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Noble Lords: Oh!

Lord McNally: My Lords, I have only to list my noble friends Lord Holme, Lord Tordoff, Lord Goodhart—our very own Willie—Lord Lester, Lord Phillips, Lord Carlile, and Lord Thomas, any one of whom could have given the Prime Minister better advice than was available to him last Thursday when he wandered into this disastrous minefield, this self-inflicted shambles.

We welcome the splitting of the triple role of the Lord Chancellor. Is this the end of the matter? Does the Home Secretary now have a permanent veto on the setting up of a department of justice? As regards the Scottish and Welsh responsibilities, does the Lord President agree that eventually this would be far better handled by a department of the nations and regions—another good Liberal Democrat idea?

The whole package of reform is needed for direction, not least for the urgent reform of this House. I watched the Prime Minister's performance today, and instead of running rings around Mr Ian Duncan Smith—which he did, and which is very easily done—he might have done better to take a leaf out of Lord Whitelaw's book. He would have said "sorry chaps; bit of a horlicks; learnt the lessons; will consult better in the future—and meanwhile, I have asked Jonathan Powell to get all the Liberal Democrat policy documents on constitutional reform, and I will read them".

3.32 p.m.

Lord Williams of Mostyn: My Lords, even deja vu is not what it used to be. I always listen carefully to everything said to me by any member of the Liberal Democrat Party. I found interesting the catalogue of grace and honour that the noble Lord, Lord McNally, read out as those who might be useful advisers to the Prime Minister: the one missing name was the noble Baroness, Lady Williams of Crosby.

Was Mr Blunkett right?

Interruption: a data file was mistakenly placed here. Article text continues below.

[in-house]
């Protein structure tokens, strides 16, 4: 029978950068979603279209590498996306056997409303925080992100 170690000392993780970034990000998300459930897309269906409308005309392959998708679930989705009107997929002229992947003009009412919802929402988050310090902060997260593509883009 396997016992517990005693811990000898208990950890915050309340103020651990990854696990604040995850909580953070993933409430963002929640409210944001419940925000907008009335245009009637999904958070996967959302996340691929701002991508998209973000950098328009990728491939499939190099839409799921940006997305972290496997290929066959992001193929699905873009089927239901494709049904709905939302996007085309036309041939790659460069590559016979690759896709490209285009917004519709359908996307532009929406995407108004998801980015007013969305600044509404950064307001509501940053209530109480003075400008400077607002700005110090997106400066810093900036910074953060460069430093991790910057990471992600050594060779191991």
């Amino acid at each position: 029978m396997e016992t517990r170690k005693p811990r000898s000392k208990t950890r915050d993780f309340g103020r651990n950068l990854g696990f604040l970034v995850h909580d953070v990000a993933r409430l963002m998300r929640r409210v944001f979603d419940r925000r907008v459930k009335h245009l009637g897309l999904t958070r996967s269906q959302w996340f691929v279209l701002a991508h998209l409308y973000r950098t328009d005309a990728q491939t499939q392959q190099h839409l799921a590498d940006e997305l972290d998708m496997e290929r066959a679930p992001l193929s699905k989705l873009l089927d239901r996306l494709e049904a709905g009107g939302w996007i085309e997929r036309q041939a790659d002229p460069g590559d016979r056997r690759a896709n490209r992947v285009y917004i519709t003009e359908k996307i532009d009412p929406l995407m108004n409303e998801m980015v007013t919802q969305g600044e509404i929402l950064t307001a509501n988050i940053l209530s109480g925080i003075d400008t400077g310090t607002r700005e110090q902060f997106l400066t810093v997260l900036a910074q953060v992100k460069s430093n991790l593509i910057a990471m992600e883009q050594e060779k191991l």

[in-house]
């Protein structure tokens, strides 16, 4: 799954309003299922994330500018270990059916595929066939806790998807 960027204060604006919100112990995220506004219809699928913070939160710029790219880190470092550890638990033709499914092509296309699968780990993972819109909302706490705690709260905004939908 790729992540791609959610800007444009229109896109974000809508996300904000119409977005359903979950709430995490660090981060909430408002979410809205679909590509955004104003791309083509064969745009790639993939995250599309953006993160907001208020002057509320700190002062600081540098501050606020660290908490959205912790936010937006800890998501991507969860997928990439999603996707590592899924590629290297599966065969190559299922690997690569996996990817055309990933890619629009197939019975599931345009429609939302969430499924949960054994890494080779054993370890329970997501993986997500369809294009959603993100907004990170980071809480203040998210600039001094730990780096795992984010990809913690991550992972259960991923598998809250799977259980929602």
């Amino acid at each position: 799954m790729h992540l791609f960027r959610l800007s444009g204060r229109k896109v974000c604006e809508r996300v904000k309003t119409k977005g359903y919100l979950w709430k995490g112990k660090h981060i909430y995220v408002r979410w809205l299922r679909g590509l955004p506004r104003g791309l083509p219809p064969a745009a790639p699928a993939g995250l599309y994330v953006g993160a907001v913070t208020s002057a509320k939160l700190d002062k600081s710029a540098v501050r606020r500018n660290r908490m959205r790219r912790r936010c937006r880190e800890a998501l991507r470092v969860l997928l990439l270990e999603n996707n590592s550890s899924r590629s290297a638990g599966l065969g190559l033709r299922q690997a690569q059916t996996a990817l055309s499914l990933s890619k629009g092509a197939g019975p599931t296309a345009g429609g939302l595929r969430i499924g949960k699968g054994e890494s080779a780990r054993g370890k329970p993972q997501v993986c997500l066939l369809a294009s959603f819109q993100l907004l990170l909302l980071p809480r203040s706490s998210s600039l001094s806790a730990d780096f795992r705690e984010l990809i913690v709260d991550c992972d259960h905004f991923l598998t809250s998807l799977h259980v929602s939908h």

I agree with Mr Blunkett. Your Lordships will not want me to waste too much time; I recognise, as the noble Lord, Lord Strathclyde, demonstrated, that the old jokes are always the best, but in this House, above all, I suggest that we concentrate on substance, not surface.

I also witnessed the Prime Minister demonstrate his superiority in the House of Commons at Question Time. These are the questions he put. Three discrete

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reforms are offered; first, the setting up of a supreme court, seen to be and wholly separate from this House; secondly, the voluntary abdication of political ministerial power to appoint—and to discipline—the judiciary; and thirdly, to invite this House to consider proposals which it may come to in its own way, in its own time, about appointing a presiding officer or Speaker. Throughout none of our debate have I heard any suggestion that those first two discrete policy proposals were wrong. I imagine that we shall be waiting a long time before we hear a reasoned objection to them. It was a rhetorical question in the Prime Minister's Statement that he doubted whether any political party likely to come to power would ever seek to reverse these charges.

Noble Lords: Changes.

Lord Williams of Mostyn: My Lords, I am grateful for that correction.

We do not really want any more knockabout about the Secretaries of State for Scotland and Wales, do we? If we do, I will be tempted to bring out some quotations that I prepared earlier. After the 1997 elections—noble Lords on the Benches opposite will remember that—the Tories were left with no Scottish and Welsh MPs, and Mr Hague, the then leader, abolished the separate Shadow Cabinet posts of Scottish and Welsh Secretaries. Later, the post was merged with the role of Leader of the Commons, and held by Sir George Young and then by Angela Browning: so can we stop having silly jokes about "part-time leader"? It is interesting and amusing the first 12 times, but not after that. I have another quotation:

    "It is clear that there is a requirement to retain the post of Secretary of State for Scotland but that it is a much reduced role".

That was Sir Malcolm Rifkind.

Now for the supreme court.

    "I must accept that we would need a supreme court of the kind that the United States has. I believe that the Supreme Court has served the US extraordinarily well . . . I would have thought that something akin to the US Supreme Court would be a necessary adjunct to an elected upper Chamber".—[Official Report, Commons,1/2/99; col.653.]

That was Mr Eric Forth.

3.36 p.m.